Sexual Health > Penis and Testicle Health > Penis and Testicle Health - Hygiene

The Facts About Balanitis

Find out how balanitis affects your sexual health.

A neon outline of the male reproductive system highlights the head of the penis with red, glowing dots.

What is balanitis?

Frequently linked to poor hygiene, balanitis is a prevalent irritation of the glans of the penis, aka the penis head. It can happen to anyone who has a penis, but balanitis is an especially common skin disorder for males who are uncircumcised. It affects 1 in 25 boys. Children younger than 4 years old are especially prone to balanitis, at least in part because they've often not yet learned proper hygiene.

One in 30 uncircumcised adult men will develop balanitis at some point. Overall, about 10 percent of men will experience balanitis, according to Cleveland Clinic.

How to prevent balanitis

Uncircumcised males tend to get balanitis more frequently than their circumcised counterparts, but that's not an indication it's unhygienic to be uncircumcised. The problem, especially for men and boys who have a tight foreskin, is that bacteria can easily become trapped under the foreskin and cause irritation and inflammation. It's important for all men to practice good hygiene procedures.

The easy first step is to clean and dry the foreskin and glans daily, making sure to rinse away all the soap. Change your underwear daily. And don't wear damp underwear for too long after a workout or on a sweaty, hot day.

Contrarily, cleaning the area too much or using harsh antibacterial soaps to clean down there may also contribute to the development of balanitis. Avoid harsh body sprays and perfumes, because they can also cause irritation.

The risk factors and causes of balanitis

Being uncircumcised is one of the biggest risk factors for developing balanitis. One reason uncircumcised males are more susceptible is that the area beneath the foreskin is difficult to keep clean. The penis head underneath the foreskin is subject to an overgrowth of yeast and bacteria due to its moist environment and the fact it is rarely exposed to the air.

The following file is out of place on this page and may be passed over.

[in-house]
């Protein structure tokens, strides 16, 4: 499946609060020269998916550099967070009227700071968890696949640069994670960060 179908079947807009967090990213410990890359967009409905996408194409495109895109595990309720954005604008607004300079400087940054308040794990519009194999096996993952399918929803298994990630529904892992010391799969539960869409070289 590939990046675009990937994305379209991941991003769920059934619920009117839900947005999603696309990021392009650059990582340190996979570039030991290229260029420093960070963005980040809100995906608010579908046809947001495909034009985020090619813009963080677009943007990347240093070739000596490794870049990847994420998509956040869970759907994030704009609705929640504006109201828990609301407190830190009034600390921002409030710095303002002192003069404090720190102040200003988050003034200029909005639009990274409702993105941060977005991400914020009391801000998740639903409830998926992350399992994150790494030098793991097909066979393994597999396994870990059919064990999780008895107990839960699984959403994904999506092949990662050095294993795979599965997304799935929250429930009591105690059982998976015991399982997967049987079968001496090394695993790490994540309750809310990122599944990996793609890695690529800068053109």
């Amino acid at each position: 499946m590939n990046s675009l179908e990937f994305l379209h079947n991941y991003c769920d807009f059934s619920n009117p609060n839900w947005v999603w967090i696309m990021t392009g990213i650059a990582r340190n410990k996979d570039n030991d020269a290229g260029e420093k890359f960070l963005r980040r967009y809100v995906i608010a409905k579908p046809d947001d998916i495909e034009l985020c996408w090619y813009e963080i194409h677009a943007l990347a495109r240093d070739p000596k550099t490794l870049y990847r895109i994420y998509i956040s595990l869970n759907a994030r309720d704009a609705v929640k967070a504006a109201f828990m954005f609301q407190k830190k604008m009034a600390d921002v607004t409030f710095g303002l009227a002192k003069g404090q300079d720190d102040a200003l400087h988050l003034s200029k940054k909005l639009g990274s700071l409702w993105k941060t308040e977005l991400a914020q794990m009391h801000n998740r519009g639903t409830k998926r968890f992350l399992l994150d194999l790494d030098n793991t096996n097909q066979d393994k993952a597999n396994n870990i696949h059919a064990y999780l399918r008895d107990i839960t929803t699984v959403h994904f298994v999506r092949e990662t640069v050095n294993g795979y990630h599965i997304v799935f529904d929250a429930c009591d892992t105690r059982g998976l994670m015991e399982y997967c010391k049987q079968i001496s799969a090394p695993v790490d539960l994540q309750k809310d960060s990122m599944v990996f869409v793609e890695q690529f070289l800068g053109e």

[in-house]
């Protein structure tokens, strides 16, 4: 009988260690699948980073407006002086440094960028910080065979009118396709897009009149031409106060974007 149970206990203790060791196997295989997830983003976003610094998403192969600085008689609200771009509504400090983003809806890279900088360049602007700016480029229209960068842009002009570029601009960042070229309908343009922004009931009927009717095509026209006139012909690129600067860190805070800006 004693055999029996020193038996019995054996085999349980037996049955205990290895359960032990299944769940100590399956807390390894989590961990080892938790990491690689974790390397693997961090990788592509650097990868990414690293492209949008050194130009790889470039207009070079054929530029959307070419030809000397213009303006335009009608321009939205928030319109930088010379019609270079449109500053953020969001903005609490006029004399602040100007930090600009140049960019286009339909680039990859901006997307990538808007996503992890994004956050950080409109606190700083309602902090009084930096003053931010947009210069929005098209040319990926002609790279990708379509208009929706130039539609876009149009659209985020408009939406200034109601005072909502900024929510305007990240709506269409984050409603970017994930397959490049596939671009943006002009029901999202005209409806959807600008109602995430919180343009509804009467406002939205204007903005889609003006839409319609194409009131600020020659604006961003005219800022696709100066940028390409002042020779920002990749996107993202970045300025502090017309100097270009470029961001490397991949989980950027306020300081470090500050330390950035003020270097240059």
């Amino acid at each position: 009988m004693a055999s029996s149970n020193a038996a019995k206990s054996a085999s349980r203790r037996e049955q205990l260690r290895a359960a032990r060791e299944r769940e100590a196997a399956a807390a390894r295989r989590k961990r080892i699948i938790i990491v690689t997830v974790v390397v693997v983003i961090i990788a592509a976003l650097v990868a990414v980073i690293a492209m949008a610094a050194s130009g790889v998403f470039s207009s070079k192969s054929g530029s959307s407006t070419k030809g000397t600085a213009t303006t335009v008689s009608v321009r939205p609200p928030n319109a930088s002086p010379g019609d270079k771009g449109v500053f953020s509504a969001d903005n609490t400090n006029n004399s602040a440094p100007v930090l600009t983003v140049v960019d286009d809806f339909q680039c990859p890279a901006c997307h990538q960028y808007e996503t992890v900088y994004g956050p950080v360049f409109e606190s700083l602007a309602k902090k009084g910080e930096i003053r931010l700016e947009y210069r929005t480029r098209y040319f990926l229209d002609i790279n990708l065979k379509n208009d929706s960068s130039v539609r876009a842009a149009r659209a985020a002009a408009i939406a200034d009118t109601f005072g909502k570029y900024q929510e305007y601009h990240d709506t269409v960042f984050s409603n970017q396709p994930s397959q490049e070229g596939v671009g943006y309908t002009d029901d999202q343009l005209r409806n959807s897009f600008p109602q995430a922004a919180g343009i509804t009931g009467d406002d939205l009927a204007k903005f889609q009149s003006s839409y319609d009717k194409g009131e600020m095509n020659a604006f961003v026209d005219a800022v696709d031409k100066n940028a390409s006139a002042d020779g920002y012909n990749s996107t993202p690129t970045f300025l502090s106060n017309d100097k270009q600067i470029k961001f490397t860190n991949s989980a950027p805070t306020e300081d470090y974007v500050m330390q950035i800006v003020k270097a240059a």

This makes men and boys who have a tight foreskin that doesn't move easily—a condition called phimosis—susceptible.

Having diabetes puts you at higher risk, too, due to elevated blood sugar levels that can stimulate bacterial and fungal growth. Being obese is another risk factor, as is having sexually transmitted infections (STIs), or an especially strong sensitivity to chemical irritants.

The symptoms of balanitis

The symptoms of balanitis include many of the typical skin irritations and the inflammation you see with many other conditions—only this is happening on the penis head underneath the foreskin. They may include the following:

  • Redness
  • Itching
  • Swelling
  • Pain
  • Discharge
  • A bad odor
  • Bleeding or sores around the foreskin
  • White shiny skin on the penis
  • Difficulty, or more difficulty, retracting the foreskin

How is balanitis diagnosed?

Balanitis isn't a single bacteria or fungus. It's better understood as being a constellation of symptoms that have the location of the penis head and foreskin in common, but which may have various causes.

That means the diagnosis is largely down to a physical exam.

Your healthcare provider will look closely at your penis head and foreskin if it's intact. With that visual information, they will likely be able to determine if you have an infection. They may want to swab the opening of your urethra—the hole that you pee out of—and send a sample to the lab to rule out an STI.

What can happen if you ignore balanitis?

Balanitis itself is not a serious condition, but ignoring a skin condition in such a sensitive area is a bad idea. Left untreated, this easy-to-treat condition can lead to more problematic, serious complications, including:

  • Scarring of the urethral opening
  • Narrowing of the urethral opening
  • Urine retention
  • Backflow of urine to the kidneys
  • Painful retraction of the foreskin
  • Problems with urinating and chronic discomfort and irritation of the penis head
  • Reduced blood flow to the penis
  • Erectile difficulties